Baratunde Thurston: The Next Black President
Comedian. Writer. Twitter sensation. Baratunde Thurston may be the most media-savvy provocateur around today. His latest bestselling book is How To Be Black, half tongue-in-cheek guidebook on such topics as "How to be the Black Friend" or "How to be the Next Black President," and half memoir about his life experiences with identity and race.
Thurston joins Ask Me Another host Ophira Eisenberg to explain how a little Twitter hashtag — #howblackareyou — sparked the conversation that would result in his writing of How To Be Black, and the potent connection he's discovered between freedom, politics and comedy. Plus, one lucky winner receives both the "albino" edition of Thurston's book and The Black Card, a most exclusive and coveted prize presented by Thurston himself.
About Baratunde Thurston
Baratunde Thurston is a politically-active, technology-loving comedian from the future. He co-founded the black political blog, Jack and Jill Politics and serves as Director of Digital for The Onion. He has written for Vanity Fair, hosted Popular Science's Future Of on Discovery Science and appears on cable news regularly to say smart things in funny ways. Then-candidate Barack Obama called him "someone I need to know."
Baratunde travels the world speaking and advising and performs standup regularly in NYC. He resides in Brooklyn, lives on Twitter and has over 30 years experience being black. His first book, How To Be Black, is a New York Times best-seller.
Watch a video below featuring Baratunde Thurston on "Being The Black Friend."
This segment originally aired on July 27, 2012.
OPHIRA EISENBERG, HOST:
Welcome back to ASK ME ANOTHER, NPR's hour for people who love filling in the blank. I'm your host, Ophira Eisenberg and joining me is this week's mystery guest, Baratunde Thurston everybody.
EISENBERG: Welcome to ASK ME ANOTHER.
BARATUNDE THURSTON: Thanks for having me.
EISENBERG: I love that you gave the audience the royal wave.
THURSTON: Yeah. It's like a pageant up here.
EISENBERG: Yeah, it is like a pageant.
EISENBERG: And we have the kind of names that NPR listeners go crazy for.
EISENBERG: Ophira and Baratunde.
THURSTON: Ophiratunde. Here we go.
EISENBERG: Ophiratunde. (unintelligible).
THURSTON: It's on.
EISENBERG: It's on.
THURSTON: Whole new show.
EISENBERG: I know that people always with the weird name.
EISENBERG: I get the, oh so what do your friends call you? Do you get that?
THURSTON: Yeah. Yeah, well what I get is, what do people call you for short?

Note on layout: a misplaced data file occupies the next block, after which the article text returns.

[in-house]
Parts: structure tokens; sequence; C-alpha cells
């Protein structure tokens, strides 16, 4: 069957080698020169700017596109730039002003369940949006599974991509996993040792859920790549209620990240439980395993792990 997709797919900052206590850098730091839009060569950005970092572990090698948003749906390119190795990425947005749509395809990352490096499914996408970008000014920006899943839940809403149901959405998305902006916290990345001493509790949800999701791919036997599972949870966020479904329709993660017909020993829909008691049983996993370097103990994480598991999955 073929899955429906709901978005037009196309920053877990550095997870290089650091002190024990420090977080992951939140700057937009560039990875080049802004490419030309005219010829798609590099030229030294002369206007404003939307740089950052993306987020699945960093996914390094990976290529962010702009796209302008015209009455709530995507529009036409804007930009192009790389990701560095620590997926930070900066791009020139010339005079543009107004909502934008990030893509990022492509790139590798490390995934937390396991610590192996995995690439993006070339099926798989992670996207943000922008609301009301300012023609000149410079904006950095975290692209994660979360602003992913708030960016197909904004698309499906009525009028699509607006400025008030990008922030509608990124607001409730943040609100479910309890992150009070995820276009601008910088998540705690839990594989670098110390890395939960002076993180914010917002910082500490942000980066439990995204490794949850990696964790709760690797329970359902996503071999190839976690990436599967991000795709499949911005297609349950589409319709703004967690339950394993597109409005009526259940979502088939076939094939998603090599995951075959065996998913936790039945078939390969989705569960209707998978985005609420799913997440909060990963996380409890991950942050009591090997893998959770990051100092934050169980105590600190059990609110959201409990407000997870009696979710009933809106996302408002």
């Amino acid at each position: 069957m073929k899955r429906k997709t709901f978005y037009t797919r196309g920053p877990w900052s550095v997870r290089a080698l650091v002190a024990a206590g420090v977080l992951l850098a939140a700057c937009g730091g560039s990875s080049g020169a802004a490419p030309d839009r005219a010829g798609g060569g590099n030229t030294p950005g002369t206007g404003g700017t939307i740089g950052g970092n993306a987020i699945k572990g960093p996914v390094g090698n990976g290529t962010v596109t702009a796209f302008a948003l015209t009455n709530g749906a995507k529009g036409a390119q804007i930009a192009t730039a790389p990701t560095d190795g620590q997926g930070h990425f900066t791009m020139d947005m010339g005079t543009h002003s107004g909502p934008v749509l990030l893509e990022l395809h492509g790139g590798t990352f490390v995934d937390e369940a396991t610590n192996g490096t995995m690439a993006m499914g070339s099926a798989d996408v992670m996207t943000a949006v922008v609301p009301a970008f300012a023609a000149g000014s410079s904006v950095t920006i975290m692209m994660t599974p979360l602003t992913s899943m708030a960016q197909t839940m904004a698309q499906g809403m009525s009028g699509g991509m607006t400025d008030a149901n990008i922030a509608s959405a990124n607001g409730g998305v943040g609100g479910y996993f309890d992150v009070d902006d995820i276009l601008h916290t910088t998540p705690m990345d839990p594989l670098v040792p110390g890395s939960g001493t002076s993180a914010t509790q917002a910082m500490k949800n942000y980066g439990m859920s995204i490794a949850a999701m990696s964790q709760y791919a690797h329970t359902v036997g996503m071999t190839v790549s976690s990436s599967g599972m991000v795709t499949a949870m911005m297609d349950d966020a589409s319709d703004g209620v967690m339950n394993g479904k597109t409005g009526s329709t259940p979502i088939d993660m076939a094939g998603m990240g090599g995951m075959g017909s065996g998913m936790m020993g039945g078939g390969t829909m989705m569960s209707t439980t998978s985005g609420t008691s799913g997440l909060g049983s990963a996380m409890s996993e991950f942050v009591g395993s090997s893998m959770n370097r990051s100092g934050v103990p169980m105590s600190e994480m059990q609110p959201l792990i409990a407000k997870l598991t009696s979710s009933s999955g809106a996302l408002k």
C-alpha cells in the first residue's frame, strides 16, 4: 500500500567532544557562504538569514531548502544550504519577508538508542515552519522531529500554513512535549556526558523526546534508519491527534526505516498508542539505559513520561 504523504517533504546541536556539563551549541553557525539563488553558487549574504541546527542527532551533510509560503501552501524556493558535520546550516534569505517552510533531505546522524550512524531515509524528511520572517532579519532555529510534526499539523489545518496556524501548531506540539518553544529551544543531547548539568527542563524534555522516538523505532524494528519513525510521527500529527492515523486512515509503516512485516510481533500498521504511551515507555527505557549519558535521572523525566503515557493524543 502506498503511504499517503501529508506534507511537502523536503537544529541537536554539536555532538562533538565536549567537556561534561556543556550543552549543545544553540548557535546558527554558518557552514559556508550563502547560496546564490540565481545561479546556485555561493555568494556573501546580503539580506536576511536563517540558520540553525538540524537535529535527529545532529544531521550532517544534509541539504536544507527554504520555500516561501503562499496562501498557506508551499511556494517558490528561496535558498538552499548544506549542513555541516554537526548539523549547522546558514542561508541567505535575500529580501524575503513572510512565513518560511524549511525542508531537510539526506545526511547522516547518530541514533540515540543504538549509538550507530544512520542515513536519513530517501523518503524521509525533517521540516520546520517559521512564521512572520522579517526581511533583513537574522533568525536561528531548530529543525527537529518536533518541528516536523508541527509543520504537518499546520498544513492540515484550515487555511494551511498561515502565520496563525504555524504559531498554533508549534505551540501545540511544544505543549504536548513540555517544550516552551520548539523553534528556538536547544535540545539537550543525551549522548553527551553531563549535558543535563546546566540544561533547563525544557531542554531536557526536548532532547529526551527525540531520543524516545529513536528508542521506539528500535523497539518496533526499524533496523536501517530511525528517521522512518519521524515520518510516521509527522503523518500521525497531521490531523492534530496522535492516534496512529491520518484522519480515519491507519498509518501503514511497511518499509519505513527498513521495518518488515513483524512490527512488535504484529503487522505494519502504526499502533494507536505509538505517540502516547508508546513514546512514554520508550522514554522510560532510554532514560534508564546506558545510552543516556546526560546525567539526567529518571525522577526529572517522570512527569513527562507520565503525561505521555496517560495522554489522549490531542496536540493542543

EISENBERG: And what do you say?
EISENBERG: I know. People are like, what do your friends call you? I'm like, well you're not one of them, so...
THURSTON: Yeah. So why would I tell you?
EISENBERG: ...don't worry about it.
THURSTON: You have to earn that knowledge. You have to unlock that.
EISENBERG: Now I love that you wrote that you reside in Brooklyn but you live on Twitter.
THURSTON: Yeah. Yeah. It's real comfortable there. Infinite real estate.
THURSTON: Doesn't cost anything.
EISENBERG: But you are super active on Twitter.
THURSTON: Yes I am.
EISENBERG: You have a podcast. You have a blog.
EISENBERG: You have a bestselling New York Times book.
THURSTON: I do.
EISENBERG: Yeah, "How to be Black."
THURSTON: It's exciting.
EISENBERG: President Obama said that you are someone he should know.
UNIDENTIFIED AUDIENCE MEMBER: Whoa ho!
THURSTON: Roughly, yeah.
THURSTON: No, not that we should know each other roughly. He roughly said...
THURSTON: I'm not fighting the President, like I would lose. 'Cause he has a lot of - I don't even know why I'm defending why I wouldn't win but...
THURSTON: The only reason he beat me is 'cause of the Secret Service, but you know.
EISENBERG: Exactly, otherwise...
THURSTON: His longer reach.
EISENBERG: But you - I mean this is a, a lot of stuff. What - Is this the master plan like just completely taking over? Like social media domination?
THURSTON: Well that's limited.
EISENBERG: Oh really? Not enough?
THURSTON: Take over everything.
EISENBERG: Take over everything.
THURSTON: Yeah. Yeah. No I look - I have a fun time. I love existing at like comedy tech, politics intersection. I've been doing stand-up for a while. I've been at The Onion for a number of years. And it's just a very, very fun way to experiment by like how we tell stories and then how we connect to people. And comedy's a really cool way to mess with people's heads.
EISENBERG: Right. Because you can tell whatever story you want, as long as you tell it funny. Right?
THURSTON: Yeah. Exactly, exactly.
EISENBERG: Right. So it's absolute acceptance.
THURSTON: It's like a Trojan horse.
EISENBERG: Now "How to be Black" is obviously a pretty compelling title for a book.
THURSTON: Yeah. Yeah.